- diapers - Probably the number one expense for new parents, especially if you're using disposables. You may be surprised to learn that diapers of any kind are not actually necessary. If you learn your baby's cues, you can simply hold your baby over the toilet when they need to go. Of course, the downside is that you'll have to clean up a lot of messes during the learning phase. Fortunately, if your baby is breastfed there is one advantage to dealing with a baby over a puppy: The poop of a breastfed baby doesn't have that horrible shit smell and is pretty easy to clean up. Google elimination communication for more information.
- bottles/formula/breast-pump - Necessary if the mother cannot breastfeed or must spend many hours away from the child, otherwise nursing is free and much less of a hassle. Also, see above about the poop.
- stroller/bouncy chair/swing - There are so many products on the market for the set-it-and-forget-it style of parenting that I can't list them all here. That being said, most of us don't live in an ideal society where each household or group has many adults who can take turns holding the baby. The situation for most newborn babies in North America is that one parent, usually the mother, is home alone with him or her for at least the first 6 weeks to 3 months (longer in Canada and/or if one parent quits their job). There will be times when you have to put the baby down. In Peter's book "Rewild or Die", he says that money is a replacement for friends. The same is true of these baby holding devices.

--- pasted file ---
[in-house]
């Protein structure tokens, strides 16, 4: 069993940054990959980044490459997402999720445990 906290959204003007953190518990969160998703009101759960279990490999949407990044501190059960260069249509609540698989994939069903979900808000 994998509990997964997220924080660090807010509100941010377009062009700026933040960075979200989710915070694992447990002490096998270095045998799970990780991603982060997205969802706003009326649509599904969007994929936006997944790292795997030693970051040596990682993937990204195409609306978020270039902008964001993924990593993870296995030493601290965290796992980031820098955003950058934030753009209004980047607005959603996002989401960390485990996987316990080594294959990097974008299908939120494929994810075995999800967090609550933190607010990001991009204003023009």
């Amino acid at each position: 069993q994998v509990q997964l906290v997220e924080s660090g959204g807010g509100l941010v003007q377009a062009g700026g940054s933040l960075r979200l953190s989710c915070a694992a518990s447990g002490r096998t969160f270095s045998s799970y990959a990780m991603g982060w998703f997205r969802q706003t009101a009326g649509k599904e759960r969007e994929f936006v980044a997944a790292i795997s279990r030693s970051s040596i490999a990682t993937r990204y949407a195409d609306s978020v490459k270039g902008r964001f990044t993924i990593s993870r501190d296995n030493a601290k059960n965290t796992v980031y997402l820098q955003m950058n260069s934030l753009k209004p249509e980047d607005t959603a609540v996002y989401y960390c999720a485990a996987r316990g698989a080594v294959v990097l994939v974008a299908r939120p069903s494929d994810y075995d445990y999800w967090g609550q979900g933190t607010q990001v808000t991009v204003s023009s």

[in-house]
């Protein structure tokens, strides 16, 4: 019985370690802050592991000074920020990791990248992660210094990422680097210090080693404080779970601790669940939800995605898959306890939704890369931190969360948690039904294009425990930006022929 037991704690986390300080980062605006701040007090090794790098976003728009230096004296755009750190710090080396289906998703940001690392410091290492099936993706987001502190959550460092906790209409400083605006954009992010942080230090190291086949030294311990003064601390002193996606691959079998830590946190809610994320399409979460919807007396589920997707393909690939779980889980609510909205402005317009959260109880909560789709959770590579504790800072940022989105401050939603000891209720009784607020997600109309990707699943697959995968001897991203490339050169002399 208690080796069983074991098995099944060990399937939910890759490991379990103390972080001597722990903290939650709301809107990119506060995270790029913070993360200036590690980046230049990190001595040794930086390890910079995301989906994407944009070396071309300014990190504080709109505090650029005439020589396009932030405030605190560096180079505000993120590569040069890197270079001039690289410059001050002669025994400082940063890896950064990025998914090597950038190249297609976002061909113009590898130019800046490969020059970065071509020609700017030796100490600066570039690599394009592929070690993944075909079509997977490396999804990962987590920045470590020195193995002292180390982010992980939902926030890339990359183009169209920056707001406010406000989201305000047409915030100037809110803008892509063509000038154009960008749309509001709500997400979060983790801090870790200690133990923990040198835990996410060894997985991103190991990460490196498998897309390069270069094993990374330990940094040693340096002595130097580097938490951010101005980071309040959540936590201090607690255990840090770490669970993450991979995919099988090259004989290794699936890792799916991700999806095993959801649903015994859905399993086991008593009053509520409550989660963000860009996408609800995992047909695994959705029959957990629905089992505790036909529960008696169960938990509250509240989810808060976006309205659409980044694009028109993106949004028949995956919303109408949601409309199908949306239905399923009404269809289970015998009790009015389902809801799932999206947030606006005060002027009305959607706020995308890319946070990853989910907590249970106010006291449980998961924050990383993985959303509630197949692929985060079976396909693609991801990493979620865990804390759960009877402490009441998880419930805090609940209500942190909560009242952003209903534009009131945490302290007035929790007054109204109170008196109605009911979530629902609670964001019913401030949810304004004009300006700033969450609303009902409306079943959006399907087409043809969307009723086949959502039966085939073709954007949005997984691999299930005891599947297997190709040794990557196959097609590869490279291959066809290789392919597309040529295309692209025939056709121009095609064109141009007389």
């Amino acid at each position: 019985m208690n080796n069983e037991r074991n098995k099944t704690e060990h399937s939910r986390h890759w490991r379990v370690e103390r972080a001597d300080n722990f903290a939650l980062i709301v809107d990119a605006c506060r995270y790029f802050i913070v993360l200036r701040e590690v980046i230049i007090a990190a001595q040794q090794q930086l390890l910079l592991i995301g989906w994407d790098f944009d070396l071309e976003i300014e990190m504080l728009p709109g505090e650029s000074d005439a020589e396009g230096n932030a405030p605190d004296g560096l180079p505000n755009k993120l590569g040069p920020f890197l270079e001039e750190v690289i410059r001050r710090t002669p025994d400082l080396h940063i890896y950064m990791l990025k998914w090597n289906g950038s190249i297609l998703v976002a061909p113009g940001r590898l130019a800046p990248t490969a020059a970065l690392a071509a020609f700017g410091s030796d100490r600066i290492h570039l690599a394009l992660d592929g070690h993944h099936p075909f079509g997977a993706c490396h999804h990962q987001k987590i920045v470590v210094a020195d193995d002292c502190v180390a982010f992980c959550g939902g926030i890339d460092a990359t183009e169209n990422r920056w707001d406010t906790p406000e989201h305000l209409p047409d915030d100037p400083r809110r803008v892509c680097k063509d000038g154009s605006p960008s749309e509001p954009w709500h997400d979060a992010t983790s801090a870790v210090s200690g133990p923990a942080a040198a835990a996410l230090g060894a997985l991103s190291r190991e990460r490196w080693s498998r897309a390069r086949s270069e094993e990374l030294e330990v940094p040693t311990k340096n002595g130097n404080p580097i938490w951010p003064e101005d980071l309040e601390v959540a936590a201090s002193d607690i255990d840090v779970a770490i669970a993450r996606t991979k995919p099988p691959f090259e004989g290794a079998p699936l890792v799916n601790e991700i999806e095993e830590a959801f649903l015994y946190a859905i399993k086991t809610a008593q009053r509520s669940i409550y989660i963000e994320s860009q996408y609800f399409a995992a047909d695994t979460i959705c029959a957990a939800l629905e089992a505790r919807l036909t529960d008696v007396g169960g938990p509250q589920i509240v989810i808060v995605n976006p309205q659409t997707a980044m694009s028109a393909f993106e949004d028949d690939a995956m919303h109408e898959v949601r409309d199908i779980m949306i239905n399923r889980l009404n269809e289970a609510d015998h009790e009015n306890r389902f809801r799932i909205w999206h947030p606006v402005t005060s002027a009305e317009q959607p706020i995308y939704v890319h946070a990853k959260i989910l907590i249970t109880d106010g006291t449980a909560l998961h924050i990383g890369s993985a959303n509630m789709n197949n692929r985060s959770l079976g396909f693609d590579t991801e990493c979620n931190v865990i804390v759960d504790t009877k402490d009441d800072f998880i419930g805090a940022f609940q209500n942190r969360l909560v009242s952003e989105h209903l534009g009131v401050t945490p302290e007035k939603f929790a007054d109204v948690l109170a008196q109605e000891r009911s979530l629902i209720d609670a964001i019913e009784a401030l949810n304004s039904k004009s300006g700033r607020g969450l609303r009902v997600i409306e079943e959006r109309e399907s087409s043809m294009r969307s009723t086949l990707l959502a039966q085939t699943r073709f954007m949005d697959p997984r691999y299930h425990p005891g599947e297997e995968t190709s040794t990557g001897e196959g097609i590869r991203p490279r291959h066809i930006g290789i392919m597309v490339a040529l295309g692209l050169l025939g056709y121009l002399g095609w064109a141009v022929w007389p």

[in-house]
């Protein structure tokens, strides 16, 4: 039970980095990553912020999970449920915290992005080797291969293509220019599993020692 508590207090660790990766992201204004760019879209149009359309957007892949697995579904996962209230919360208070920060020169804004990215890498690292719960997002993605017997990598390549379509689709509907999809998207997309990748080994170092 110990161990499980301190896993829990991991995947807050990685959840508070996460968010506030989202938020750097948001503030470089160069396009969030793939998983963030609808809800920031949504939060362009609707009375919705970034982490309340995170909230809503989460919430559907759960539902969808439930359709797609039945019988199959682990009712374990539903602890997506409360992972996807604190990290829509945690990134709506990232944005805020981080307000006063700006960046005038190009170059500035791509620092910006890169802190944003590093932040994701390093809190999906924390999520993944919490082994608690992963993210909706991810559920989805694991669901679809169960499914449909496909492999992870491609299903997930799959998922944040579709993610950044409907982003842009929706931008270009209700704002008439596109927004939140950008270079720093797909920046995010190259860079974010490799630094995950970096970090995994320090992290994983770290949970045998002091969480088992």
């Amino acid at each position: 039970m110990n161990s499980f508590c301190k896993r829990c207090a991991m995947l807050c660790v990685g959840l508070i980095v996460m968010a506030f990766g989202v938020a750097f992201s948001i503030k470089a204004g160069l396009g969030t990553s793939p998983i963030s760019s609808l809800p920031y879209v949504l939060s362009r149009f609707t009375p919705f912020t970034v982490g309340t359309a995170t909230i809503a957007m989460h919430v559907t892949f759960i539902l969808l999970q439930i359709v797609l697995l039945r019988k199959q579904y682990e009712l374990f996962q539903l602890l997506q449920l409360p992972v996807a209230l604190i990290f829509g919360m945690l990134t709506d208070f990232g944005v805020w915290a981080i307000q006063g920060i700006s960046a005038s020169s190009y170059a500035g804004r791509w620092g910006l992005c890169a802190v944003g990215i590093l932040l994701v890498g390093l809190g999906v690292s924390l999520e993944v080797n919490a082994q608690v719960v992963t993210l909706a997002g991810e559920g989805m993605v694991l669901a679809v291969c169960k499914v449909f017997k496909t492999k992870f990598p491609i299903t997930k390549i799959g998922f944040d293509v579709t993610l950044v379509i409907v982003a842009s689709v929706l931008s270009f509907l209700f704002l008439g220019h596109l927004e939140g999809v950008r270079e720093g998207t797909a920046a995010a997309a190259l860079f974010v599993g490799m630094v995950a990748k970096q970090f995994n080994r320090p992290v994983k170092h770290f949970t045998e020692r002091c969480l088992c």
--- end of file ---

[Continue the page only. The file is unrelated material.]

- breastfeeding pillow - These come in handy for newborns because they don't have any head control. I would recommend this item to anyone. If you are giving gifts for a baby shower, you could even sew one yourself for extra love and meaning. Just make sure the stuffing you use is firm enough that the baby will not sink in.
- crib - We already had a thread about co-sleeping, so I won't re-hash it here.